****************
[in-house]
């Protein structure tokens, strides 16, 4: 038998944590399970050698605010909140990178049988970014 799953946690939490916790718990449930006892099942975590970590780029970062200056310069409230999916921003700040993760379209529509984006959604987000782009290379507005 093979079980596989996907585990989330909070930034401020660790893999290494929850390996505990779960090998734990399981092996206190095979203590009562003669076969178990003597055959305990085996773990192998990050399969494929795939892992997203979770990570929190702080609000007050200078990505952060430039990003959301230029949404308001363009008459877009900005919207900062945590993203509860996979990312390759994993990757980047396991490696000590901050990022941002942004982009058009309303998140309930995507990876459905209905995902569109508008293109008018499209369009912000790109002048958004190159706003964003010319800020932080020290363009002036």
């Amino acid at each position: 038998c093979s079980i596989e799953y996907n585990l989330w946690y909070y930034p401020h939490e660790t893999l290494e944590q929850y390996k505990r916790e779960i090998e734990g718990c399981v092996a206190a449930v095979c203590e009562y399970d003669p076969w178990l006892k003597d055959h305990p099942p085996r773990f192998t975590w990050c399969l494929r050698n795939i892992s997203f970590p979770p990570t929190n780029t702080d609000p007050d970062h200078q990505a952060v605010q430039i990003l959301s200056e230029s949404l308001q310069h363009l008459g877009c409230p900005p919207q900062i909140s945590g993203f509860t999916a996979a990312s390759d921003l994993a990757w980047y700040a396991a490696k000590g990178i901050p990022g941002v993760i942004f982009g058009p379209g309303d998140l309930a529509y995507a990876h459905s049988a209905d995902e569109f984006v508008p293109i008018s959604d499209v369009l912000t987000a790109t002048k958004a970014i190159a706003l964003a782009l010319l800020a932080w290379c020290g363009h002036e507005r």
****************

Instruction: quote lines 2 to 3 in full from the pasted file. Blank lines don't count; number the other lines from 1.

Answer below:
């Protein structure tokens, strides 16, 4: 038998944590399970050698605010909140990178049988970014 799953946690939490916790718990449930006892099942975590970590780029970062200056310069409230999916921003700040993760379209529509984006959604987000782009290379507005 093979079980596989996907585990989330909070930034401020660790893999290494929850390996505990779960090998734990399981092996206190095979203590009562003669076969178990003597055959305990085996773990192998990050399969494929795939892992997203979770990570929190702080609000007050200078990505952060430039990003959301230029949404308001363009008459877009900005919207900062945590993203509860996979990312390759994993990757980047396991490696000590901050990022941002942004982009058009309303998140309930995507990876459905209905995902569109508008293109008018499209369009912000790109002048958004190159706003964003010319800020932080020290363009002036």
């Amino acid at each position: 038998c093979s079980i596989e799953y996907n585990l989330w946690y909070y930034p401020h939490e660790t893999l290494e944590q929850y390996k505990r916790e779960i090998e734990g718990c399981v092996a206190a449930v095979c203590e009562y399970d003669p076969w178990l006892k003597d055959h305990p099942p085996r773990f192998t975590w990050c399969l494929r050698n795939i892992s997203f970590p979770p990570t929190n780029t702080d609000p007050d970062h200078q990505a952060v605010q430039i990003l959301s200056e230029s949404l308001q310069h363009l008459g877009c409230p900005p919207q900062i909140s945590g993203f509860t999916a996979a990312s390759d921003l994993a990757w980047y700040a396991a490696k000590g990178i901050p990022g941002v993760i942004f982009g058009p379209g309303d998140l309930a529509y995507a990876h459905s049988a209905d995902e569109f984006v508008p293109i008018s959604d499209v369009l912000t987000a790109t002048k958004a970014i190159a706003l964003a782009l010319l800020a932080w290379c020290g363009h002036e507005r």